6) “God preserved the originals/texts/scrolls etc long enough for them to become the King James Bible.” First, you’re saying that he stopped preserving them after the KJV? That’s heresy. Second, you act as if they “became” the KJV by some magical, mystical process. They didn’t. Guys sat at desks and did months of hard yakka. Just like Tyndale before them. And Coverdale. And dozens of others. And just like the translators of the NKJV, the NASB, the ESV, etc.

    7) You admit that your faith is blind. Here’s the problem. God didn’t say a word about an English bible. He never promised a translation for every language group. To this day many languages do not have a translation of Scripture.

    That’s it. This is a total waste of time. You know just enough history to back what you’ve chosen to believe. You use logic like a twisty toy for your amusement. You just don’t know your theology. Your arguments are bigoted and racist. Mate, I can only pray you’ll keep learning and that you’ll be honest enough to read viewpoints that differ with your own.

  33. Mark 27 March, 2013 at 3:41 pm - Reply

    Thank you Jason.

    If you some day translate your copies and thousands of portions into english as a complete bible, I would love to read it. If it has already been done by someone else, please let me know.

  34. Jason Harris 27 March, 2013 at 4:04 pm - Reply

    You’re in luck! It’s been done already. Several times in fact. Have a look at the Tyndale NT, Great, Coverdale, Geneva, Bishops, KJV, RSV, ASV, NRSV, NKJV, NIV, NASB, ESV, etc.

  35. Mark 27 March, 2013 at 5:09 pm - Reply

    Thank you again Jason, but why are they different from each other?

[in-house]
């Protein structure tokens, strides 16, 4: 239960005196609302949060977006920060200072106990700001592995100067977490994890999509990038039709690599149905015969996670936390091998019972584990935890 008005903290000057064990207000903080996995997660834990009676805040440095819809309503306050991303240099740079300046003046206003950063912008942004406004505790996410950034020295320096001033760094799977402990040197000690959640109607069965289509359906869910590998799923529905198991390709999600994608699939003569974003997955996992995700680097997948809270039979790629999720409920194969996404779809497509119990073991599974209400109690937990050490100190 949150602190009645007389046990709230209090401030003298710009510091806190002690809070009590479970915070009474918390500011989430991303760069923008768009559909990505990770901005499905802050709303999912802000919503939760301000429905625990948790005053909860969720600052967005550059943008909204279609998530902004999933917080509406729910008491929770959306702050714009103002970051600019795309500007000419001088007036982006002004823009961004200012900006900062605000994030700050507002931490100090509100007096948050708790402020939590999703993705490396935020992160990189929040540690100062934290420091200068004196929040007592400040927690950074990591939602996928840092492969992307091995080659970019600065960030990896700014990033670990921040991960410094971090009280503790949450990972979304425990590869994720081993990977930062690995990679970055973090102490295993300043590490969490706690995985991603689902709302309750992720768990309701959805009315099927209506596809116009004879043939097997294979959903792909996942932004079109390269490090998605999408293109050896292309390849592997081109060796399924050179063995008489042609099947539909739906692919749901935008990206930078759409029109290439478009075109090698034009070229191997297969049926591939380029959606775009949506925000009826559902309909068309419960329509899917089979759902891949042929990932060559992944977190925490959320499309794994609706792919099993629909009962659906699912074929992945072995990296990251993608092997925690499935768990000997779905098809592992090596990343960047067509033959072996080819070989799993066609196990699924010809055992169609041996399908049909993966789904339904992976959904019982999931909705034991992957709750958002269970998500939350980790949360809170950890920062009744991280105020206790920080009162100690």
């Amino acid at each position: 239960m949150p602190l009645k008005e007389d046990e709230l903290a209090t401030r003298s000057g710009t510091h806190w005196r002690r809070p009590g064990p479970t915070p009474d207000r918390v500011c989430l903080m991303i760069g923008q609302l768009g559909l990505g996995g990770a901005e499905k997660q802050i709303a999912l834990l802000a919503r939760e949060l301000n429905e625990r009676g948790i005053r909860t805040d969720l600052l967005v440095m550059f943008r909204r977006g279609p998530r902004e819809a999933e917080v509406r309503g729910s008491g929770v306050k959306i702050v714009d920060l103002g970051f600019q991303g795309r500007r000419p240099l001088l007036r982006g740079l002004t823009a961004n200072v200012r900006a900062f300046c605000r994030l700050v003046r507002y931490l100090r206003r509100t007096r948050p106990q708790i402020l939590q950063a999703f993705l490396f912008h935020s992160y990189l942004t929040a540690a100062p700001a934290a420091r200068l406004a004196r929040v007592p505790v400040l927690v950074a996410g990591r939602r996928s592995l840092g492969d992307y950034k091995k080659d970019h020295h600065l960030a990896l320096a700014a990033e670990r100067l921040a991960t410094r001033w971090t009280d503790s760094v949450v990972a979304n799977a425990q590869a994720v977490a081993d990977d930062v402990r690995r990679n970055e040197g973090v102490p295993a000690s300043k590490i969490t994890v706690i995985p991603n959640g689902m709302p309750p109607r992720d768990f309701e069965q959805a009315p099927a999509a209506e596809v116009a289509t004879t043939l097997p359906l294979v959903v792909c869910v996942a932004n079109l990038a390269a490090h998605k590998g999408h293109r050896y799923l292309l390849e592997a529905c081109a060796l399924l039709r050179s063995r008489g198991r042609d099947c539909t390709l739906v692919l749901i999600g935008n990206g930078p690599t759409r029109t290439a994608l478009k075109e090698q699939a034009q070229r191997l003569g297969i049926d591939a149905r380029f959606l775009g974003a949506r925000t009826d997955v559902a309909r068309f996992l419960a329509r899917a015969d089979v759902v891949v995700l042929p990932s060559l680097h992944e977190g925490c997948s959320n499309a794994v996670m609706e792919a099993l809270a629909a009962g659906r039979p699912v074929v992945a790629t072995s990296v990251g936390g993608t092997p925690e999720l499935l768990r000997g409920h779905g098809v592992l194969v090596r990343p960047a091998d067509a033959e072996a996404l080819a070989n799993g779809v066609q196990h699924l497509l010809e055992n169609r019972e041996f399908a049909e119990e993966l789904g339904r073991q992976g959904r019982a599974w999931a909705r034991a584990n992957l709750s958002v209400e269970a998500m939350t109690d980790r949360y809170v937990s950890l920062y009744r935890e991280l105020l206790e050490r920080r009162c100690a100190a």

36. Jason Harris 27 March, 2013 at 9:22 pm - Reply

    Because they are translations. And because the text they are translated from has variants.

    Let’s do a simple exercise. I’m going to type the phrase “I am going to walk the dog” into Google Translate. Translated to Spanish, that comes out as “Me voy a pasear al perro.” Then I’ll translate that to French which comes out as “Je vais promener le chien.” Now back to English which comes out “I’m walking the dog.” A simple phrase changed significantly through that simple process. Why? Because translation is not a science. It’s an art.

  37. Mark 28 March, 2013 at 1:46 am - Reply

    1) Please list the poor translations that you would discard. (if any)
    Are you ok with all the new versions or are there some that are bad? If so, please let me know which ones are bad.

    2)Are you ok with the Triqueta on the nkjv? Please google, “Triqueta pendant” and look at a few sites where they are sold. Is that something you would feel comfortable wearing as a Christian?

    3) Why don’t the nasv, nkjv and the niv match? They are similar in age.
    Scholars have thousands of portions of the bible in Hebrew and Greek. Scholars have researched and chosen which are the ‘best’ oldest and closest to ‘original’ texts. All these texts are older than the nkjv, nasv and the niv. There should be no confusion in a highly educated class of scholars, what is best. Working with the closest to original texts that you mentioned, translate straight to english. Just go from the existing, best choice originals in hebrew and greek, to english.

    4) Which is the best translation into english?